What Does Ransom Mean in the Bible?
A “ransom” is a price paid to redeem, loose, set free, or release.
In both the Old Testament and New Testament the Hebrew and Greek words for “ransom” are cast against the background of complete helplessness.
Each finds human beings captured, held captive by the power of forces they cannot overcome.
Only by the intervention of a third party can bondage be broken and the person freed.
In the Old Testament, the price for redeeming, the ransom, was paid for slaves (Leviticus 19:20), for captives (Isaiah 45:13), and for the ransom of a life (Exodus 32:30).
In the New Testament, the ransom provided by Jesus Christ and His work on the cross, liberates the believer from the misery and penalty of their sins and from the slave market of darkness. (Matthew 20:28; Mark 10:45).
What Were We Ransomed From?
Redemption does not involve a price paid to Satan. Rather, the ransom is offered to God—to satisfy His justice and wrath against sin (Romans 5:9).
The price paid was Christ’s own life—as a blood atonement (Leviticus 17:11; Hebrews 9:22).
This, then, is the meaning of the cross: Christ subjected Himself to the divine punishment against sin on our behalf.
Surely he hath borne our griefs, and carried our sorrows: yet we did esteem him stricken, smitten of God, and afflicted. But he was wounded for our transgressions, he was bruised for our iniquities: the chastisement of our peace was upon him; and with his stripes we are healed. Isaiah 53:4‑5 NKJV
Suffering the brunt of divine wrath in the place of sinners was the “cup” Jesus spoke of having to drink, and the baptism He was preparing to undergo in Matthew 20:22.
New Testament passages make it clear that Jesus’ life is the ransom, or price of redemption for the human spirit.
Even as the Son of man came not to be ministered unto, but to minister, and to give his life a ransom for many. Matthew 20:28 NKJV
For even the Son of Man did not come to be served, but to serve, and to give His life a ransom for many. Mark 10:45 NKJV
The redemption price, the “precious blood of Christ, a lamb without blemish or defect,” was paid to release people from “the empty way of life” received from the forefathers.
For you know that God paid a ransom to save you from the empty life you inherited from your ancestors. And it was not paid with mere gold or silver, which lose their value. It was the precious blood of Christ, the sinless, spotless Lamb of God. God chose him as your ransom long before the world began, but now in these last days he has been revealed for your sake. 1 Peter 1:18‑20 NLT
According to the Bible, redemption is a release “from all wickedness”.
who gave himself for us to redeem us from all wickedness and to purify for himself a people that are his very own, eager to do what is good. Titus 2:14 NKJV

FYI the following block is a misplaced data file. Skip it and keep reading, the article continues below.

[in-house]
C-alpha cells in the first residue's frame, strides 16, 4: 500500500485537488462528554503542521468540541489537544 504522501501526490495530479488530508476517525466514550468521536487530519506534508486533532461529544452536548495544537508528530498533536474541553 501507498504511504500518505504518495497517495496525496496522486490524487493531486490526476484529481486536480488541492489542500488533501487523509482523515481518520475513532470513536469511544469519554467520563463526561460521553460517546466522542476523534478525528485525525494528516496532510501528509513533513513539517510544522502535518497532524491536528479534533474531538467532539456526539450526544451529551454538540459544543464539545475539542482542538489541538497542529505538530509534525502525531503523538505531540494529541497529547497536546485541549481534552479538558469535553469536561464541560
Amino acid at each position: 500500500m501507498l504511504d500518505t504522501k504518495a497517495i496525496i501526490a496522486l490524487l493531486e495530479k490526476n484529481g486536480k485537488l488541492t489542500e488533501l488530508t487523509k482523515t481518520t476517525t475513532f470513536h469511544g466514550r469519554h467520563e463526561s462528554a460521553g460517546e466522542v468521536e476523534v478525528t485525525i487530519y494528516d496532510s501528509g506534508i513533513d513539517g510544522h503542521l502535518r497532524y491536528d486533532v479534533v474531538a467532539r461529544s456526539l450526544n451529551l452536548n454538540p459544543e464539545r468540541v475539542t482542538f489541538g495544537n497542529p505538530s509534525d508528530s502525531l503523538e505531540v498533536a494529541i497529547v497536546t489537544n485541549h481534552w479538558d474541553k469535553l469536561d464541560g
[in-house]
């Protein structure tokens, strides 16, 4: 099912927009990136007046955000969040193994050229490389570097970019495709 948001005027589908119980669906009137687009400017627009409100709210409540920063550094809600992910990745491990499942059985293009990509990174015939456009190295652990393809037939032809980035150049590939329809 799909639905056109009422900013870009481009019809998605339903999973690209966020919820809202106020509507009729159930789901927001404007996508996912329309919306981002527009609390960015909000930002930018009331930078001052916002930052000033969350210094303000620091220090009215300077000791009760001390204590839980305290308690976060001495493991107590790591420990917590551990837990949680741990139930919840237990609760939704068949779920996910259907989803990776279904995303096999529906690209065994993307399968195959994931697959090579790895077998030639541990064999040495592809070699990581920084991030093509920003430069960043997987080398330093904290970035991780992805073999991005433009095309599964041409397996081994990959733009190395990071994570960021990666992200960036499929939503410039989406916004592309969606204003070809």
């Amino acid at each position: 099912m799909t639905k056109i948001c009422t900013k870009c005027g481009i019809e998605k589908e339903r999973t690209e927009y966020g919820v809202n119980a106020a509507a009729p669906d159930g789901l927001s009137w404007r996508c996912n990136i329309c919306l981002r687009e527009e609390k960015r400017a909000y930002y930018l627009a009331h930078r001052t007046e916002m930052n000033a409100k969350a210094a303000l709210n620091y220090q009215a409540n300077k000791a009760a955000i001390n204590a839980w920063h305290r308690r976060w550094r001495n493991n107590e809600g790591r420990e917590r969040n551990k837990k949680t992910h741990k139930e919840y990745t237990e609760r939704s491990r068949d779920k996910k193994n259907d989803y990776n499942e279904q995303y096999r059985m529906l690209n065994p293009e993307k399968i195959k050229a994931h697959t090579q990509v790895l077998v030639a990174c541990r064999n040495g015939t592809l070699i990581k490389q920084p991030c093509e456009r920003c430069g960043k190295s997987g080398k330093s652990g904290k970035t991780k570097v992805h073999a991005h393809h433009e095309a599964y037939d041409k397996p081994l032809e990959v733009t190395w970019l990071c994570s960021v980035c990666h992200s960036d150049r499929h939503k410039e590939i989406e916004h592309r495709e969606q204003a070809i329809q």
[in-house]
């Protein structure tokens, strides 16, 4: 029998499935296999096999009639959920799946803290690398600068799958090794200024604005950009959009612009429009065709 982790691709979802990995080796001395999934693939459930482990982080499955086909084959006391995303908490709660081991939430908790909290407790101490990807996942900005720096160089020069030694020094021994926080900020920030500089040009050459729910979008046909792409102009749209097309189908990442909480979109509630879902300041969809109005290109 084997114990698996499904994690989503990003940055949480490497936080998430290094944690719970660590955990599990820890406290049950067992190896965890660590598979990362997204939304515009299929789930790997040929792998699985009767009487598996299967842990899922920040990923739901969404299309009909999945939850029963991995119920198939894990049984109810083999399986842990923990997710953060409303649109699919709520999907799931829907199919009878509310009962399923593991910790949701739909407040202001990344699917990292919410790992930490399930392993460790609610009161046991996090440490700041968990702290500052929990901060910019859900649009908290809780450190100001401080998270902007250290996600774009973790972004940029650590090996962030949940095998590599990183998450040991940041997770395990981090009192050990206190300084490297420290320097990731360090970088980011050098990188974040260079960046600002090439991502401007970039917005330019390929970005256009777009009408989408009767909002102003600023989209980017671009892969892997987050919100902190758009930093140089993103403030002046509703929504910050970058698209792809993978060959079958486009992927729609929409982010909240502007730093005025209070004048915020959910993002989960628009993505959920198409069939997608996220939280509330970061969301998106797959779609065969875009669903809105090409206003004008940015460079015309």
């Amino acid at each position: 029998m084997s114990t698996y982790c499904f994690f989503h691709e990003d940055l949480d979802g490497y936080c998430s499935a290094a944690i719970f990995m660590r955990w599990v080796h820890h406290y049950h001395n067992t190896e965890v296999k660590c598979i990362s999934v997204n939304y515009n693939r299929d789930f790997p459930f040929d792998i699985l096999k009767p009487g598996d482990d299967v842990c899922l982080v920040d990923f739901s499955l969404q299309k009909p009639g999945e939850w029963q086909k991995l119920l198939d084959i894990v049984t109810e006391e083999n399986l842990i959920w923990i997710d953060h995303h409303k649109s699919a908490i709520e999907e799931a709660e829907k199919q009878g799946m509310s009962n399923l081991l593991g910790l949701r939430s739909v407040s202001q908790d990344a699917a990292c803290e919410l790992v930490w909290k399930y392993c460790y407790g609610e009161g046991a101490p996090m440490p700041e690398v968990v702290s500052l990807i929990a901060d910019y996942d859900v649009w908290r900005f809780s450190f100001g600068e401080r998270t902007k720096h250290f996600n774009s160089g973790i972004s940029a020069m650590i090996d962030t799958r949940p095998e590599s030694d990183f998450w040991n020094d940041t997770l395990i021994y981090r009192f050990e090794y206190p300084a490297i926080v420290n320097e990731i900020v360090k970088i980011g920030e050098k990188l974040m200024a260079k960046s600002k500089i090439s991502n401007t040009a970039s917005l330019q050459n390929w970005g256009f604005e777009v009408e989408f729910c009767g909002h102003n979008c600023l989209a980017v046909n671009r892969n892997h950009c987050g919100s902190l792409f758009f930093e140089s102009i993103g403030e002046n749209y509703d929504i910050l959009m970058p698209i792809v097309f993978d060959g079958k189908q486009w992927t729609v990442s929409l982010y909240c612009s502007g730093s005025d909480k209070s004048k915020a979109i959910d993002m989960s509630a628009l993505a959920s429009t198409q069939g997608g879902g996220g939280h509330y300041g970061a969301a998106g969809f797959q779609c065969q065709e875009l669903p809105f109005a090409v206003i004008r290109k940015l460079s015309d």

The redemption that Jesus accomplished by his blood is an eternal redemption (Hebrews 9:12), intended to so cleanse us that we may “serve the living and true God” (1 Thessalonians 1:9).
Thus, redemption in the New Testament focuses on the condition of the believer, who had been locked in a wicked and empty way of life, and on the price of redemption, the blood of Christ.
What Happens After You Have Been Ransomed?
After you have been ransomed, you are truly set free. You have been purchased at a price.
For you were bought at a price; therefore glorify God in your body and in your spirit, which are God’s. 1 Corinthians 6:20 NKJV
Think of the value God puts on you, to pay for you with His own son.
Who the Son sets free, is truly free!
You are truly free. Nothing can hold you captive any longer. Nothing can conquer you without your consent.
Therefore if the Son makes you free, you shall be free indeed. John 8:36 NKJV
The result of redemption is a genuine commitment to serve God out of love and thankfulness. (1 Thessalonians 1:9; 1 Corinthians 6:20 KJV).
The redeemed believer is given a place in the family of God and is called to live a life that reflects the rule and reign of God (Romans 8:12‑14).
Only the Scriptures, of all the world’s religious writings, portrays the relationship between human beings and God in terms of redemption.
All other “gods” require sacrifices to appease them. In Christianity alone, God became the sacrifice to redeem His people. Even the Old Testament sacrifices were just a type and shadow of the final sacrifice, the true lamb of God who is Jesus Christ.
Redemption reveals a helpless humanity; and redemption affirms a God whose love drives Him to take part by paying the price needed to win our release from Satan, sin, and the flesh.
In the forgiveness made possible by the ransom of Christ, God kindly enables us to worship Him with a clean conscience despite our imperfections (Romans 4:5; Hebrews 9:13‑14).
The ransom is the most outstanding evidence of God’s love for us.
“But God showed his great love for us by sending Christ to die for us while we were still sinners. And since we have been made right in God’s sight by the blood of Christ, he will certainly save us from God’s wrath through him!” (Romans 5:8‑9 NLT; KJV).
It is because we have in Him our redemption through His blood that we can be delivered out of the power of darkness.
Who hath delivered us from the power of darkness, and hath translated us into the kingdom of his dear Son: In whom we have redemption through his blood, even the forgiveness of sins: (Colossians 1:13,14).
Born again believers, or ransomed believers, are the only people on the face of the planet who are no longer under the dominion of darkness. We are free!